Observations of the Double Intertropical Convergence Zone using CloudSat
Recent analysis of the most current coupled global climate models (CGCMs) used for the climate predictions in the IPCC AR4 suggests that the tropical mean climate is poorly simulated, particularly in the case of the Intertropical Convergence Zone (ITCZ). As shown in observational studies, the ITCZ in the Eastern Pacific splits and forms two distinct bands situated quasi-symmetrically about the equator for roughly two months during the boreal spring. However, most of the models examined had some degree of the double ITCZ (DITCZ) problem, which is characterized by the overproduction of DITCZ events during the simulation. This results in the production of excessive precipitation over much of the tropics in the models, often accompanied by insufficient precipitation along the equator. The Cloud Profiling Radar aboard the CloudSat satellite allows for vertical profiling of the clouds in the DITCZ, offering a novel look at the vertical cloud structure. This new data can be added to previous knowledge of sea surface temperature (SST) and wind data to provide a more complete picture of the poorly understood DITCZ phenomenon. In addition, vertical cloud observations will contribute to an improved understanding of the discrepancy between the observations and the model simulations in this area.
Convective signals from surface measurements at DOE ARM Tropical Western Pacific sites
Madden-Julian Oscillation (MJO) signals have been detected using highly sampled observations (1-minute
resolution) from the U.S. Department of Energy (DOE) Atmospheric Radiation Measurement (ARM) Climate
Research Facility (ACRF) Tropical Western Pacific (TWP) Manus and Nauru sites. With downwelling
shortwave radiative fluxes and derived shortwave fractional sky cover, and the statistical tools of wavelet,
cross wavelet, and spectrum power, we report finding major convective signals and their phase change from
surface observations spanning the periods from 1996 to 2006 for Manus and from 1998 to 2006 for Nauru.
Our findings are confirmed with the satellite-retrieved values of precipitation from the Global Precipitation
Climatology Project (GPCP) and interpolated outgoing longwave radiation (OLR) satellite measurements from
the National Oceanic and Atmospheric Administration (NOAA) for the same location and period, though
these products inherently represent large spatial scale. During the 1997-98 strong El Niño years, the MJO
signals over both sites are weak. This is consistent with our current understanding. Overall, the MJO signal is
much stronger and more persistent over Manus than over Nauru. We further composite 21 MJO events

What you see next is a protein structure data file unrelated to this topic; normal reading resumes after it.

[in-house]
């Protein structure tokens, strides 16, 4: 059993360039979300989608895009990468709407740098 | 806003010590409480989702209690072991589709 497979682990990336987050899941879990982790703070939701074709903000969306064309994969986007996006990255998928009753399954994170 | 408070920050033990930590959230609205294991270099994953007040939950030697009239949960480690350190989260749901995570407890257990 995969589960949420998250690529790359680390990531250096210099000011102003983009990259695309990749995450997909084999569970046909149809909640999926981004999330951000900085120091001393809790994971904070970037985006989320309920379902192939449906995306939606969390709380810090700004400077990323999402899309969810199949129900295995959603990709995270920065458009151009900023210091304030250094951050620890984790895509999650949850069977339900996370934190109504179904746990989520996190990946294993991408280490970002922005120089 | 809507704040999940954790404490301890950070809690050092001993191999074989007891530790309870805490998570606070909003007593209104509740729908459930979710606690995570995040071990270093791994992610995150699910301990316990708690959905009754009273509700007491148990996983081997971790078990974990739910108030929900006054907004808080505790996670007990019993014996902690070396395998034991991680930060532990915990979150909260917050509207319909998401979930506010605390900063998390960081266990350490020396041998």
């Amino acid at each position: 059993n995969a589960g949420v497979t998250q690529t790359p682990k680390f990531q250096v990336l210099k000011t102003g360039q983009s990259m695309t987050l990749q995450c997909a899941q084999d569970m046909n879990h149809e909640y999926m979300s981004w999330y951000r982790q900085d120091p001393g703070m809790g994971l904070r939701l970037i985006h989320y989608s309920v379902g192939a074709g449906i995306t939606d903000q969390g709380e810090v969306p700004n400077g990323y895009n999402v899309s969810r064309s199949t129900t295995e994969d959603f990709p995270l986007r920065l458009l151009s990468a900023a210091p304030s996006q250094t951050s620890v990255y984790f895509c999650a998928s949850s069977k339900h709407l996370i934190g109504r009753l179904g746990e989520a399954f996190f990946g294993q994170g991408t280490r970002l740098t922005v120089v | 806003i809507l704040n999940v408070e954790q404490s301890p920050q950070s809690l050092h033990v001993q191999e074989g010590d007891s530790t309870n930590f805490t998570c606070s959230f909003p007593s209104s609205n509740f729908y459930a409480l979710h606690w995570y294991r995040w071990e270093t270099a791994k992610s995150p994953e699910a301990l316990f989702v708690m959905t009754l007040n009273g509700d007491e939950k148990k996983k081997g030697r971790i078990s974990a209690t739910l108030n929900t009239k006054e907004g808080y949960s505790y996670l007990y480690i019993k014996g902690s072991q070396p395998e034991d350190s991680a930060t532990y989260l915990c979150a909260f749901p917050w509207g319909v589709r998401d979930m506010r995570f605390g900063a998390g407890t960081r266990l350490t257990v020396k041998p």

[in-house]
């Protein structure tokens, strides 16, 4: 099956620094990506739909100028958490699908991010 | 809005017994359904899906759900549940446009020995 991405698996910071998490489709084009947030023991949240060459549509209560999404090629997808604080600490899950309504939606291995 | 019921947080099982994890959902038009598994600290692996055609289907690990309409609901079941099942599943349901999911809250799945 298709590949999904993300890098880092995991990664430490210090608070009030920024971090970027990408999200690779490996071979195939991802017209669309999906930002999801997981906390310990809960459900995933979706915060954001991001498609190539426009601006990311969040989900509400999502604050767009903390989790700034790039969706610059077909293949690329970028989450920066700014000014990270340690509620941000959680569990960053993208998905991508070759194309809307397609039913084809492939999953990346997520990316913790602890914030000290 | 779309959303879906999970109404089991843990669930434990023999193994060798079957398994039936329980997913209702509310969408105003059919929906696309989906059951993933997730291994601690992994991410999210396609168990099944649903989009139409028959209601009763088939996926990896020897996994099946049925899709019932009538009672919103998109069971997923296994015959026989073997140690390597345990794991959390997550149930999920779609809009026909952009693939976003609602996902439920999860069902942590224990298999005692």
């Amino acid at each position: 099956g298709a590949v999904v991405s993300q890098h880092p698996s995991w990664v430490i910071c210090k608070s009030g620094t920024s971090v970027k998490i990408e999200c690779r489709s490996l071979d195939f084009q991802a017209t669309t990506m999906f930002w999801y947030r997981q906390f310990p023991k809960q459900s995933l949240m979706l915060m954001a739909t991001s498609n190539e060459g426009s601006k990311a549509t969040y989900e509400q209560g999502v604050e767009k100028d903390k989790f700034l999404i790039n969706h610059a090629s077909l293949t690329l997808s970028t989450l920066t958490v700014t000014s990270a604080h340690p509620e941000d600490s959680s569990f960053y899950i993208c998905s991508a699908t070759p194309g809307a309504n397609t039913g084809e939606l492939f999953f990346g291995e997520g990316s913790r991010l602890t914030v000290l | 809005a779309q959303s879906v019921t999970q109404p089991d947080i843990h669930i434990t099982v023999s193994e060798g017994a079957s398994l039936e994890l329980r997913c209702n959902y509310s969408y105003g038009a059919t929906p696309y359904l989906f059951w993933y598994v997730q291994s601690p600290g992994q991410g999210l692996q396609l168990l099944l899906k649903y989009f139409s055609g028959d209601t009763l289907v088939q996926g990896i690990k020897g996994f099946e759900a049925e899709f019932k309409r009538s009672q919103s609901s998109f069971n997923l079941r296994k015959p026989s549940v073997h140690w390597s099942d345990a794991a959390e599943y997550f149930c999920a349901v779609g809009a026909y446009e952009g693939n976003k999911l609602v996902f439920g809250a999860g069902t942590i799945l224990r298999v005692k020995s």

spanning the extended boreal winter period (November through the following April) from 1996 to 2006 for the
Manus site, chosen using the NOAA Climate Prediction Center's MJO index over 140E. We find a strong
modulation of the diurnal cycle by the MJO over Manus. In particular, our major findings are: 1) Daily average
cloudiness is in phase with the MJO peak while the diurnal amplitude is out of phase; 2) The peak MJO
phase is associated with enhanced early morning and suppressed late afternoon deep convection; 3) The
convective precipitation lags the enhanced cloudiness in the morning by 3-6 hours; 4) Strong pre-
conditioning of low and mid-level cloudiness is detected at about a 5-day lead of the MJO peak; and 5) The
surface westerly wind burst (WWB) is strongly modulated by the MJO phases with afternoon maximums at
peak MJO phases.
Diurnal Cycle Variability of Rainfall Over the Indian Region: Perspectives From the TRMM Satellite
Using the TRMM 3-hourly, 0.25x0.25 degree 3B42 rainfall product for nine years (1999-2007), we characterise the summer season (JJAS) diurnal cycle of rainfall over the Indian land and its neighbouring oceans (10S to 35N, 60E to 100E). Most previous studies have provided an analysis of a single or few years of satellite- or station-based rainfall data (e.g., Basu, 2007; Yang and Smith, 2006; Nesbitt and Zipser, 2003) and, to our knowledge, this is one of the first studies that aims to exhaustively characterise the diurnal scale statistical characteristics of rainfall over the Indian and surrounding regions. Using harmonic analysis, we extract, at each grid point, every year, the signal corresponding to time periods smaller than 1 day, i.e., the signal that relates to diurnal and sub-diurnal variability. Subsequently, the time of rainfall peak for this filtered signal, referred to as the "peak hour," is estimated, with care taken to eliminate spurious peaks arising out of Gibbs oscillations. Our analysis suggests that the mode of the peak hour (of the diurnal-scale rainfall) over a significant part of Indian land is at 12 UTC (i.e. 5:30PM local time), a finding similar to that reported in previous studies (e.g., Liu and Zipser, 2008; Krishnamurti and Kishtawal, 2000). The Himalayan foothills were found to have a mode of peak hour at 21 UTC (i.e. 2:30AM local time), whereas over the Burmese mountains the rainfall peaks at 9 to 12 UTC (i.e. 3:30 PM to 6:30 PM local time). In addition, over the Bay of Bengal, there is a stratified spatial structure of mode of the peak hour of diurnal rainfall at 6, 9 and 12 UTC from North central to South Bay. This finding, not reported before, could be seen to be consistent with southward propagation of the diurnal rainfall pattern (e.g., Hoyos and Webster, 2007; Zuidema, 2003). We also find that the Arabian sea (to the east of 65E and north of the Equator, along a region where it rains for more than 50% of the time) shows a peak hour around 9 to 12 UTC. Finally, most of the neighbouring oceans exhibit a noon to early evening peak, unlike the early morning peak reported by some of the earlier studies (e.g., Lau et. al., 2007; Bowman et. al., 2005).